The creator of the forthcoming novel The Moskowitz Code rarely knows what’s going to happen when he first sets pen to paper on a new manuscript. He is, he admits, often more surprised than everyone else when a new book is finished and it looks like he might really have had a plan for it after all.
Bresler’s metier, such as it is, consists of what he likes to refer to as literary silliness. It is, he claims, a genre within humorous fiction rarely seen these days, where the experience of reading the prose is more fun than anything the prose might be leading up to. Stories are all well and good, Bresler believes, but they’ve all been done already anyway, so why let something as trivial as a plot interfere with a good read? After all, nobody ever bought a P.G. Wodehouse novel just to see if Bertie Wooster gets away with it this time. This lack of concern for formula has often proved more popular with readers than it is with editors.
The writing process leading up to books such as The Moskowitz Code usually begins with the opening of a scene which sets the tone for one of the main characters. Bresler prefers developing his characters by “seeing them in action” rather than describing them to the reader. The effect is valuable to the author as he brings the narrative forward and actively engages the reader’s imagination. Most are convinced they really know Bresler’s characters, even if their take on them differs considerably from the author’s.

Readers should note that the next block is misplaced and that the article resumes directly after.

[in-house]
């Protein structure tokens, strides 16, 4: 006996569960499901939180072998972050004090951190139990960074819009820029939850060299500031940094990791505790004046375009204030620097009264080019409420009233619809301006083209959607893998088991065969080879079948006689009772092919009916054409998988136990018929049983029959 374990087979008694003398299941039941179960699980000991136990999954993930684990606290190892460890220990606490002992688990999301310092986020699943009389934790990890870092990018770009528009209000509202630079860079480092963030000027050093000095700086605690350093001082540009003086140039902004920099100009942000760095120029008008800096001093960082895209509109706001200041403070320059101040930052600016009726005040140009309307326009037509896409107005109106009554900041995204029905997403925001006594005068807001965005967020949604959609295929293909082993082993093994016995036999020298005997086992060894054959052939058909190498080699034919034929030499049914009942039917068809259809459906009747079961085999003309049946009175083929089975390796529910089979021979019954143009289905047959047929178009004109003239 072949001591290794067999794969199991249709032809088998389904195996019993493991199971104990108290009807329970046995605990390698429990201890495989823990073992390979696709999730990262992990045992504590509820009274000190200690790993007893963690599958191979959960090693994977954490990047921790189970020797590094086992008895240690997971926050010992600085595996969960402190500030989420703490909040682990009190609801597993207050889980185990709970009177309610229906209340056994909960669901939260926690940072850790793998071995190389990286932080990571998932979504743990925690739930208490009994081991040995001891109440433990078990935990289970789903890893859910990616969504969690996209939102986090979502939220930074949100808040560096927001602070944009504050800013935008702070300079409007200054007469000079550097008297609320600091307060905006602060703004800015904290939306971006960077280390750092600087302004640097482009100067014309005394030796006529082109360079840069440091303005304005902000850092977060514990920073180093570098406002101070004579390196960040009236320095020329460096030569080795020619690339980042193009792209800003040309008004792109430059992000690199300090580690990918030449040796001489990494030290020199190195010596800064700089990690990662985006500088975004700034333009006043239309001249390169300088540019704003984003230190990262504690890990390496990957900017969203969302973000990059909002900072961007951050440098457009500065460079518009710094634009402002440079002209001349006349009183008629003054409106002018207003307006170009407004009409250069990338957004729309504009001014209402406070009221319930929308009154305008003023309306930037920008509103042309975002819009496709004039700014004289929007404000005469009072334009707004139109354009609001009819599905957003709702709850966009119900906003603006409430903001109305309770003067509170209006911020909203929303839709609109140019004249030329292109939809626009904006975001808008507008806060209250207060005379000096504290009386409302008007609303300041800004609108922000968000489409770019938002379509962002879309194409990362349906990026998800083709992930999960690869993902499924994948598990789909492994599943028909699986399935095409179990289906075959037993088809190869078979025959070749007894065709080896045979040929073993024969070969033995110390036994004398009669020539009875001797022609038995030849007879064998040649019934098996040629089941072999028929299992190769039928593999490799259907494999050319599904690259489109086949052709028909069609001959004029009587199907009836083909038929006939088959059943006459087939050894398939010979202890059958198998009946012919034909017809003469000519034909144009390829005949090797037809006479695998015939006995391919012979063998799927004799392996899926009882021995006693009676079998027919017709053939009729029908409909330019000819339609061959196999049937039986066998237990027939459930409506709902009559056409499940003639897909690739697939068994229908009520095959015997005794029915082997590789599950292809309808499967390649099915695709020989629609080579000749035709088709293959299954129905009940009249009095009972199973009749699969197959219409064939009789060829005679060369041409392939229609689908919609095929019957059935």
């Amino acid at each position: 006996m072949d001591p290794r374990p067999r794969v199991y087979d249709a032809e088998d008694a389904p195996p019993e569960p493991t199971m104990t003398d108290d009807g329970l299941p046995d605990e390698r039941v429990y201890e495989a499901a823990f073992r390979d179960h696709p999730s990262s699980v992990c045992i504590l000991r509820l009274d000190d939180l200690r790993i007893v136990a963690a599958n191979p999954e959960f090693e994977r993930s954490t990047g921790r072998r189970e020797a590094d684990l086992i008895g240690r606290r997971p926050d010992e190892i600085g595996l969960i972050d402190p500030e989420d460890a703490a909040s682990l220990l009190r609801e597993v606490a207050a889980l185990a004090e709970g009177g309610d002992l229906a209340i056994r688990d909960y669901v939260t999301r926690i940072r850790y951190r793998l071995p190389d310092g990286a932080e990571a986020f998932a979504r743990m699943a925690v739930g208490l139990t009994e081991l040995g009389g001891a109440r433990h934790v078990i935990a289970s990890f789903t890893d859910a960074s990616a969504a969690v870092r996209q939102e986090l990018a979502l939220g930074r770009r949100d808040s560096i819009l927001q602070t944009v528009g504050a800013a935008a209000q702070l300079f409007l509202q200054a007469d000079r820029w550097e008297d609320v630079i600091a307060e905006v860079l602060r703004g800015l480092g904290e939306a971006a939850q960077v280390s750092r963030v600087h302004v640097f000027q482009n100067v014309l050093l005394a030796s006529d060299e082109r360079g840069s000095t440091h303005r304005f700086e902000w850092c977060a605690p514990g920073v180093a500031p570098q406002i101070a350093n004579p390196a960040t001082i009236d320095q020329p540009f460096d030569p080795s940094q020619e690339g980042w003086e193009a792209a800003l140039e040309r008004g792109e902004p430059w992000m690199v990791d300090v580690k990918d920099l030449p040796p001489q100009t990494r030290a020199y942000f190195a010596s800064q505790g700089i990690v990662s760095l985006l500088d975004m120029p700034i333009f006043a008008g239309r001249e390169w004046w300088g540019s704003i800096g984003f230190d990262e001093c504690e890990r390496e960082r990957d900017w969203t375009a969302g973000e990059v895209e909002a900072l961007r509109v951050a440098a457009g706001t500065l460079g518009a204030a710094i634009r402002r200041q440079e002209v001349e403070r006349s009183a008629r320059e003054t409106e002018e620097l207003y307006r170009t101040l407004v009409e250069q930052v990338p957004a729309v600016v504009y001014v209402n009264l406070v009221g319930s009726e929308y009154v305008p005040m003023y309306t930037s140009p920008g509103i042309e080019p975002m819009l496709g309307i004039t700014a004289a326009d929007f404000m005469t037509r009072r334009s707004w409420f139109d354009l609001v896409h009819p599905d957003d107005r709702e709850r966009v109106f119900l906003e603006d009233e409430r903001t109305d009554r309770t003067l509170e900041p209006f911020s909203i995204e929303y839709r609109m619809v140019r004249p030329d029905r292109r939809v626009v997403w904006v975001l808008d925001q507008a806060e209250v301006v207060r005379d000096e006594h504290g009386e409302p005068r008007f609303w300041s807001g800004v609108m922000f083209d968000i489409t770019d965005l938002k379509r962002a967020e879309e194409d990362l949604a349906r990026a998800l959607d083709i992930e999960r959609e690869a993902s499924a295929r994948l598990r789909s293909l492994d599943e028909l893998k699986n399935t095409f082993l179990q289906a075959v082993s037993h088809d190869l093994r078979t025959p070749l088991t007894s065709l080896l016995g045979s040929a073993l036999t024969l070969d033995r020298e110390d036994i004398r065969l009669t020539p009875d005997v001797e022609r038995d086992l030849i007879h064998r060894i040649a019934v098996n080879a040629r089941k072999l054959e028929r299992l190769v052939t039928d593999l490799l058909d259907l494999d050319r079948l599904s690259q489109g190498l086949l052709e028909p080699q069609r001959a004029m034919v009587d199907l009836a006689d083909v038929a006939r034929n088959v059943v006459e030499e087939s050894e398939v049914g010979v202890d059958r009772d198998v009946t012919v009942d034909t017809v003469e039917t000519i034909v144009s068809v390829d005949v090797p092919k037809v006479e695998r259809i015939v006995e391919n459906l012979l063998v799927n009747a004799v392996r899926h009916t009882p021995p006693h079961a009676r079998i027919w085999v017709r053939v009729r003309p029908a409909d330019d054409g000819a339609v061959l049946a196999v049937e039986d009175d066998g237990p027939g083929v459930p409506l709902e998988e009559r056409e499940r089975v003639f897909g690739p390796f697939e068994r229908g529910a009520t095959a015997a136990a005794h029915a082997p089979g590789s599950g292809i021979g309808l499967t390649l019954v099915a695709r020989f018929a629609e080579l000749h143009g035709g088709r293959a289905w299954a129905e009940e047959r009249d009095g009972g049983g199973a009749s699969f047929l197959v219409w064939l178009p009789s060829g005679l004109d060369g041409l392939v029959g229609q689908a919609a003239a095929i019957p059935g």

Bresler also has a funny habit of leaving out details he feels are not important or may distract from the narrative. This can include locations, last names, timelines—if it isn’t necessary, it’s frequently not to be found. The writing, too, is structured to flow almost lyrically, often eschewing a perfect sentence when a run-on one fits the rhythm better. This, too, has generally proved more popular with readers than it has with editors.
Which is why he does not believe in taking humor too seriously: when you’re having fun, why worry about the fine print?